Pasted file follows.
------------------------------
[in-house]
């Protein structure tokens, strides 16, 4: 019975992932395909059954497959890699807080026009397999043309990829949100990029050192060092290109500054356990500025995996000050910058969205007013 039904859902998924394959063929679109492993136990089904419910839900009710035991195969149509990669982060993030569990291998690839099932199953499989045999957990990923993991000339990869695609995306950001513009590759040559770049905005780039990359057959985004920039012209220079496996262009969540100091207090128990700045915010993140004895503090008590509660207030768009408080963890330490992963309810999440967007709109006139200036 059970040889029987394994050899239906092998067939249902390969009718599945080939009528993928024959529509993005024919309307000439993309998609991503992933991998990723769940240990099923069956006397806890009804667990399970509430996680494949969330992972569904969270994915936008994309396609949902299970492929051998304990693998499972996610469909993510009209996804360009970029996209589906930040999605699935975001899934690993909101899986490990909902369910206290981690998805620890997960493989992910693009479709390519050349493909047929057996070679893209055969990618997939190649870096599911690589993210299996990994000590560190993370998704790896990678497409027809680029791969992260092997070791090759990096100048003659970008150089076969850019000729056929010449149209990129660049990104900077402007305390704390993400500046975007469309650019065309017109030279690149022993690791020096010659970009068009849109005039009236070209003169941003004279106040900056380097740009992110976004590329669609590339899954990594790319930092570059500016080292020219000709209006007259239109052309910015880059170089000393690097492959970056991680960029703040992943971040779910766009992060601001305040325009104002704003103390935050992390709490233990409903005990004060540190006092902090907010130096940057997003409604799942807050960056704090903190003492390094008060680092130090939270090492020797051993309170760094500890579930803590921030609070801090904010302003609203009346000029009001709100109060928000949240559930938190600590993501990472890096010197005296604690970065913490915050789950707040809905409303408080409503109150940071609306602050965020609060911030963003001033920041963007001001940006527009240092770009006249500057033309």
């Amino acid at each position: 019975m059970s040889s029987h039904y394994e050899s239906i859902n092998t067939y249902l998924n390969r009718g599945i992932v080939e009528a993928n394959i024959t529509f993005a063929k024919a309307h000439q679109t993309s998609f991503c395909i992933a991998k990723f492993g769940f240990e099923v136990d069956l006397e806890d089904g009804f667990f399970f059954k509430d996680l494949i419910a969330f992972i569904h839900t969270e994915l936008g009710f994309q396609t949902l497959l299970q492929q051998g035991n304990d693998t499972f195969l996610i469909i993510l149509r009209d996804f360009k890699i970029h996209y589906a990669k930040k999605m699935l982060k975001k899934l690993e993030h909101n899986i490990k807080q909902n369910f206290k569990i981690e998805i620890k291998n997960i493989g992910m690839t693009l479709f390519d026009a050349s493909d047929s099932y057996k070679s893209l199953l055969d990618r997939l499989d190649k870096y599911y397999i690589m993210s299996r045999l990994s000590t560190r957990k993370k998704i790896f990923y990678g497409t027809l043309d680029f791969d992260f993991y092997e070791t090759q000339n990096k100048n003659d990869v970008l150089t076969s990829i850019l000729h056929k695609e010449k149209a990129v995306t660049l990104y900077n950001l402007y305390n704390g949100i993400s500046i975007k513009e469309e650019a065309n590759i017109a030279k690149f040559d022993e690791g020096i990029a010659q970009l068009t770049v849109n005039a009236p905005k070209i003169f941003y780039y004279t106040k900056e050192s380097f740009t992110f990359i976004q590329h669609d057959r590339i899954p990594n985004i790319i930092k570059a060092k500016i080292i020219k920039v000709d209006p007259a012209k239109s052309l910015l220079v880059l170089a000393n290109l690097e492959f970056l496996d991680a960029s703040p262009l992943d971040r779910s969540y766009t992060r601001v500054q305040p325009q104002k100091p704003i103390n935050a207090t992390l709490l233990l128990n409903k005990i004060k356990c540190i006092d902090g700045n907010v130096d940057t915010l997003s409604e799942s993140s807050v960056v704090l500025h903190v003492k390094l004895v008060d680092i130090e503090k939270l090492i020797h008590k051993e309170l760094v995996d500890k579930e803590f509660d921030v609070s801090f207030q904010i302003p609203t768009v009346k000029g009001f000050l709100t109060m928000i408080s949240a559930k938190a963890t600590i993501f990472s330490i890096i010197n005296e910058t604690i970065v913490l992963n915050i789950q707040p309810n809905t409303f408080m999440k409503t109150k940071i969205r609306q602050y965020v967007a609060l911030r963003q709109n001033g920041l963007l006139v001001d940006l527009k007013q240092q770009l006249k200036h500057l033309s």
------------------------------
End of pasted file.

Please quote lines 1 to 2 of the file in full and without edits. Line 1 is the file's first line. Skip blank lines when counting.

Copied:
[in-house]
């Protein structure tokens, strides 16, 4: 019975992932395909059954497959890699807080026009397999043309990829949100990029050192060092290109500054356990500025995996000050910058969205007013 039904859902998924394959063929679109492993136990089904419910839900009710035991195969149509990669982060993030569990291998690839099932199953499989045999957990990923993991000339990869695609995306950001513009590759040559770049905005780039990359057959985004920039012209220079496996262009969540100091207090128990700045915010993140004895503090008590509660207030768009408080963890330490992963309810999440967007709109006139200036 059970040889029987394994050899239906092998067939249902390969009718599945080939009528993928024959529509993005024919309307000439993309998609991503992933991998990723769940240990099923069956006397806890009804667990399970509430996680494949969330992972569904969270994915936008994309396609949902299970492929051998304990693998499972996610469909993510009209996804360009970029996209589906930040999605699935975001899934690993909101899986490990909902369910206290981690998805620890997960493989992910693009479709390519050349493909047929057996070679893209055969990618997939190649870096599911690589993210299996990994000590560190993370998704790896990678497409027809680029791969992260092997070791090759990096100048003659970008150089076969850019000729056929010449149209990129660049990104900077402007305390704390993400500046975007469309650019065309017109030279690149022993690791020096010659970009068009849109005039009236070209003169941003004279106040900056380097740009992110976004590329669609590339899954990594790319930092570059500016080292020219000709209006007259239109052309910015880059170089000393690097492959970056991680960029703040992943971040779910766009992060601001305040325009104002704003103390935050992390709490233990409903005990004060540190006092902090907010130096940057997003409604799942807050960056704090903190003492390094008060680092130090939270090492020797051993309170760094500890579930803590921030609070801090904010302003609203009346000029009001709100109060928000949240559930938190600590993501990472890096010197005296604690970065913490915050789950707040809905409303408080409503109150940071609306602050965020609060911030963003001033920041963007001001940006527009240092770009006249500057033309």